Big war spending continues under Obama

Big war spending continues under Obama
# 02 February 2010 04:42 (UTC +04:00)
Baku – APA. President Barack Obama on Monday proposed another two years of hefty spending in Iraq and Afghanistan, seeking Congress’ approval for about $160 billion this year and again in fiscal 2011 to pay war costs, APA reports quoting Reuters.
The war spending proposed by Obama is only slightly less than in each of the last two years of the administration of President George Bush and carries considerable political peril for the Democratic president who took office last year.
Obama campaigned for the White House vowing to end the Iraq war. His party has a large anti-war contingent that is wary of spending more money on the battlefield, and some of its leaders said they would carefully review the military budget.
U.S. troops are to leave Iraq by the end of 2011, but Obama is seeking to escalate the U.S. presence in Afghanistan to step up the fight against al Qaeda and the Taliban.
Obama announced in December he was adding 30,000 more U.S. troops to the Afghan war effort to join the 68,000 already fighting a resurgent Taliban. He hopes to start bringing U.S. troops home from Afghanistan in the middle of 2011.
To pay for the surge in Afghanistan, Obama on Monday asked for an additional $33 billion in the current 2010 fiscal year, on top of about $130 billion that Congress has already approved for the Afghanistan and Iraq wars through September 30, 2010.
Pentagon chief Robert Gates said he would be asking Congress to approve this additional money soon to finance the new troop deployment in Afghanistan.
"I will be asking the Congress to enact the supplemental by spring," Gates told reporters.
Obama’s proposed budget will also include a request for $159.3 billion for the wars in Afghanistan and Iraq for the 2011 fiscal year that begins on October 1.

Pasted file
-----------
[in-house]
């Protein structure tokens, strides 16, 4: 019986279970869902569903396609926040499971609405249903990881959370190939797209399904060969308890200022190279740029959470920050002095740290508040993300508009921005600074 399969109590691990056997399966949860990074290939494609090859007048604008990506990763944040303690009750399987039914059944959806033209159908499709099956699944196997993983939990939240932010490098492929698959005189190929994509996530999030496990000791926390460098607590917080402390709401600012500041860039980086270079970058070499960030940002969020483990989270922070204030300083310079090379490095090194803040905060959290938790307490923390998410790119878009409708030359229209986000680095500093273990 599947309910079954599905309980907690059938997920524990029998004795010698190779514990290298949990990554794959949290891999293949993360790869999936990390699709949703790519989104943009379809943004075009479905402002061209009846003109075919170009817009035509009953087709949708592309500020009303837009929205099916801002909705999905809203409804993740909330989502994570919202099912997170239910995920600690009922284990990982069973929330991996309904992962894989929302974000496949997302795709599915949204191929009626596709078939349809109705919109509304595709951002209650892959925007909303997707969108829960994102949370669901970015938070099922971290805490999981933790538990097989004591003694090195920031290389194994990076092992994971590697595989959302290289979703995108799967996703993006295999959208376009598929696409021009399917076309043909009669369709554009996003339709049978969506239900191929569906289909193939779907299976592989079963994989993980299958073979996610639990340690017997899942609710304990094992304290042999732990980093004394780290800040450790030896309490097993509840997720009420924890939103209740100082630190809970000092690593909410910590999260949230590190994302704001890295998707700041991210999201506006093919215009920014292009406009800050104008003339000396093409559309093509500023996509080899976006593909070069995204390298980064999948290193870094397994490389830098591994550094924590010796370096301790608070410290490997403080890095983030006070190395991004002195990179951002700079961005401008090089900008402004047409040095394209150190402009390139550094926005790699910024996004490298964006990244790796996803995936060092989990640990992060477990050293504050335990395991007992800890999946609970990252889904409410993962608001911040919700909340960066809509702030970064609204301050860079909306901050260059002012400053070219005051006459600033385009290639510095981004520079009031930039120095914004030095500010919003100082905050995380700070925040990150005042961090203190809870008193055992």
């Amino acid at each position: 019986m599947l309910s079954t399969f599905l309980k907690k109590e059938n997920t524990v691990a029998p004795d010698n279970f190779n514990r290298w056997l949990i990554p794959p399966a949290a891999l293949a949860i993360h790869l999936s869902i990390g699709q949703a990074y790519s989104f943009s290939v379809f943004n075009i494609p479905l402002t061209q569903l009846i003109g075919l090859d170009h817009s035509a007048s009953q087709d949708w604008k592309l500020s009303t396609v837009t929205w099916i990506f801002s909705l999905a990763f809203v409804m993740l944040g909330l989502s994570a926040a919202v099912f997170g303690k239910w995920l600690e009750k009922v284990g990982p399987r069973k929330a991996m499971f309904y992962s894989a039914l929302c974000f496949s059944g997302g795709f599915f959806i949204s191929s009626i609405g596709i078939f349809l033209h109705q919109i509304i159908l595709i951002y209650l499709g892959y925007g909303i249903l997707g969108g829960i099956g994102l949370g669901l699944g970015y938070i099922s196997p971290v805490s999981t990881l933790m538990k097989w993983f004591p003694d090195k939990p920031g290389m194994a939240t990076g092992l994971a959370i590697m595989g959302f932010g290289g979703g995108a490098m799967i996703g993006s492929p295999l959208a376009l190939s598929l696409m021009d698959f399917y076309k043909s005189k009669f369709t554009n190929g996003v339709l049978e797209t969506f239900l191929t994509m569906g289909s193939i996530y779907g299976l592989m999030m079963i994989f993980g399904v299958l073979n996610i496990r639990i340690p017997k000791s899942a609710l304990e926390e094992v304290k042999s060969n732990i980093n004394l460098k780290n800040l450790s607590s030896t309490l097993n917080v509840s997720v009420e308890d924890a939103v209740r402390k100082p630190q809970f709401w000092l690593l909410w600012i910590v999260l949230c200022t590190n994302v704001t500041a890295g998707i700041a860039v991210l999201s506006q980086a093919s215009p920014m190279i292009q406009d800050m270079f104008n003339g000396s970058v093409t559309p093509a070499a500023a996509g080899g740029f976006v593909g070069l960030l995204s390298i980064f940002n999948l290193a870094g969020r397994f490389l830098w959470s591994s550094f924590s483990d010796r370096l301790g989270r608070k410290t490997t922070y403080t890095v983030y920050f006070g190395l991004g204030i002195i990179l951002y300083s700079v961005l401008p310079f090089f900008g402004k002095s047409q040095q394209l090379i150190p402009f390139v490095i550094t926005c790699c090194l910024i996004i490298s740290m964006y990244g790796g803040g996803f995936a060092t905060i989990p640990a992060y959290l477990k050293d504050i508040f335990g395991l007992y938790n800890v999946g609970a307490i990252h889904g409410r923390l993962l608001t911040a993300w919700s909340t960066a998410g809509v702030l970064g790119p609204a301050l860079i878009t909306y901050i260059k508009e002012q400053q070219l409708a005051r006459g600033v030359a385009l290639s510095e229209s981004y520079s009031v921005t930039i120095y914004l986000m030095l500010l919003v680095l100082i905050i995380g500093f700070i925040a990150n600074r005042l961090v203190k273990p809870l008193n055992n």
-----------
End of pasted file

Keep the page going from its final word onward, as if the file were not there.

The peak for war funding in recent years was fiscal year 2008, Bush’s last year in office, when spending on war operations reached $185 billion, according to the Congressional Research Service. This was slightly more than the appropriations in fiscal 2007, which were $171 billion.
The Iraq war has been more costly that the Afghan war that began after the September 11 attacks on the United States. In the 2010 budget, for the first time more money has been allocated to Afghanistan than Iraq, according to the National Priorities Project, a nonpartisan budget research group.
The budget also includes a "placeholder" estimate of $50 billion for the year 2012 and beyond. But the administration’s budget documents noted that these estimates do not reflect any policy decisions about specific military or intelligence operations. Those decisions are yet to come.
While Obama said he planned to freeze many government domestic programs for three years, House Speaker Nancy Pelosi reiterated her view that the Pentagon should not be exempt from such measures.
"I look forward to examining the president’s proposal to freeze spending and believe waste can be found in all departments and agencies -- including the Defense Department," she said.
Representative Dave Obey, who chairs the powerful House Appropriations Committee, said he would not exclude any department from review. "None of them are without waste." Obey last year said that if Obama wanted to continue spending so much money on war he should levy a "war surtax" to pay for it.
The budget includes a proposal for sharply more funding to help Afghanistan’s neighbor Pakistan arm, train and equip its military in the fight against extremists. Obama asks for an increase in the Pakistan Counterinsurgency Capability Fund from $700 million in fiscal 2009 to $1.2 billion next year.
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